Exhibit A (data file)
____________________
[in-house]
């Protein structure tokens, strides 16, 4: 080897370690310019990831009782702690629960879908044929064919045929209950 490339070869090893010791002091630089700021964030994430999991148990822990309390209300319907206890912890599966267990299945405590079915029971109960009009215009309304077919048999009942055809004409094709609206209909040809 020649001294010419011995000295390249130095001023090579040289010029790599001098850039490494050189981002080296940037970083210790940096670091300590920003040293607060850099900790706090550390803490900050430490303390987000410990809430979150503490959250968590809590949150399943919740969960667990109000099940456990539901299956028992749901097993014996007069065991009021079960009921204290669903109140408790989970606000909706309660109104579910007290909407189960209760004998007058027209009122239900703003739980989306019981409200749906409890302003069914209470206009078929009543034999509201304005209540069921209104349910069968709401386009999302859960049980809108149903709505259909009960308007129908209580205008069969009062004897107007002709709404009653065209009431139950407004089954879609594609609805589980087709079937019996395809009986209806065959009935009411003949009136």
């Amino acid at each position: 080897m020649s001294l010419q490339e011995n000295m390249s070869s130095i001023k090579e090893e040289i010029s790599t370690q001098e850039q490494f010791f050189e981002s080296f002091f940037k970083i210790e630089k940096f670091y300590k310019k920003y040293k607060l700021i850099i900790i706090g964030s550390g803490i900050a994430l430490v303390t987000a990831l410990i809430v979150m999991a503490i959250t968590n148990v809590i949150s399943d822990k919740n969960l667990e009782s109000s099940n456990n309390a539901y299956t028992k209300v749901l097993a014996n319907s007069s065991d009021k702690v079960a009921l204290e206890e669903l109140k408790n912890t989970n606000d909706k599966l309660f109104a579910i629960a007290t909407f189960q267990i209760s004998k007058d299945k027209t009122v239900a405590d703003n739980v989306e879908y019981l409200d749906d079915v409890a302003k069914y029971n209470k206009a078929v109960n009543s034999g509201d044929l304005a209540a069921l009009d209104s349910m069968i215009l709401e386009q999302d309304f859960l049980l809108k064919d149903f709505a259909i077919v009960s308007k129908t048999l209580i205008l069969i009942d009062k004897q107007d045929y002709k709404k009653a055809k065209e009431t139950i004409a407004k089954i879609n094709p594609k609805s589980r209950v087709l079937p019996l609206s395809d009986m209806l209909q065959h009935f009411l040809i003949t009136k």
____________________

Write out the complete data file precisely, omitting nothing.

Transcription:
[in-house]
């Protein structure tokens, strides 16, 4: 080897370690310019990831009782702690629960879908044929064919045929209950 490339070869090893010791002091630089700021964030994430999991148990822990309390209300319907206890912890599966267990299945405590079915029971109960009009215009309304077919048999009942055809004409094709609206209909040809 020649001294010419011995000295390249130095001023090579040289010029790599001098850039490494050189981002080296940037970083210790940096670091300590920003040293607060850099900790706090550390803490900050430490303390987000410990809430979150503490959250968590809590949150399943919740969960667990109000099940456990539901299956028992749901097993014996007069065991009021079960009921204290669903109140408790989970606000909706309660109104579910007290909407189960209760004998007058027209009122239900703003739980989306019981409200749906409890302003069914209470206009078929009543034999509201304005209540069921209104349910069968709401386009999302859960049980809108149903709505259909009960308007129908209580205008069969009062004897107007002709709404009653065209009431139950407004089954879609594609609805589980087709079937019996395809009986209806065959009935009411003949009136």
């Amino acid at each position: 080897m020649s001294l010419q490339e011995n000295m390249s070869s130095i001023k090579e090893e040289i010029s790599t370690q001098e850039q490494f010791f050189e981002s080296f002091f940037k970083i210790e630089k940096f670091y300590k310019k920003y040293k607060l700021i850099i900790i706090g964030s550390g803490i900050a994430l430490v303390t987000a990831l410990i809430v979150m999991a503490i959250t968590n148990v809590i949150s399943d822990k919740n969960l667990e009782s109000s099940n456990n309390a539901y299956t028992k209300v749901l097993a014996n319907s007069s065991d009021k702690v079960a009921l204290e206890e669903l109140k408790n912890t989970n606000d909706k599966l309660f109104a579910i629960a007290t909407f189960q267990i209760s004998k007058d299945k027209t009122v239900a405590d703003n739980v989306e879908y019981l409200d749906d079915v409890a302003k069914y029971n209470k206009a078929v109960n009543s034999g509201d044929l304005a209540a069921l009009d209104s349910m069968i215009l709401e386009q999302d309304f859960l049980l809108k064919d149903f709505a259909i077919v009960s308007k129908t048999l209580i205008l069969i009942d009062k004897q107007d045929y002709k709404k009653a055809k065209e009431t139950i004409a407004k089954i879609n094709p594609k609805s589980r209950v087709l079937p019996l609206s395809d009986m209806l209909q065959h009935f009411l040809i003949t009136k």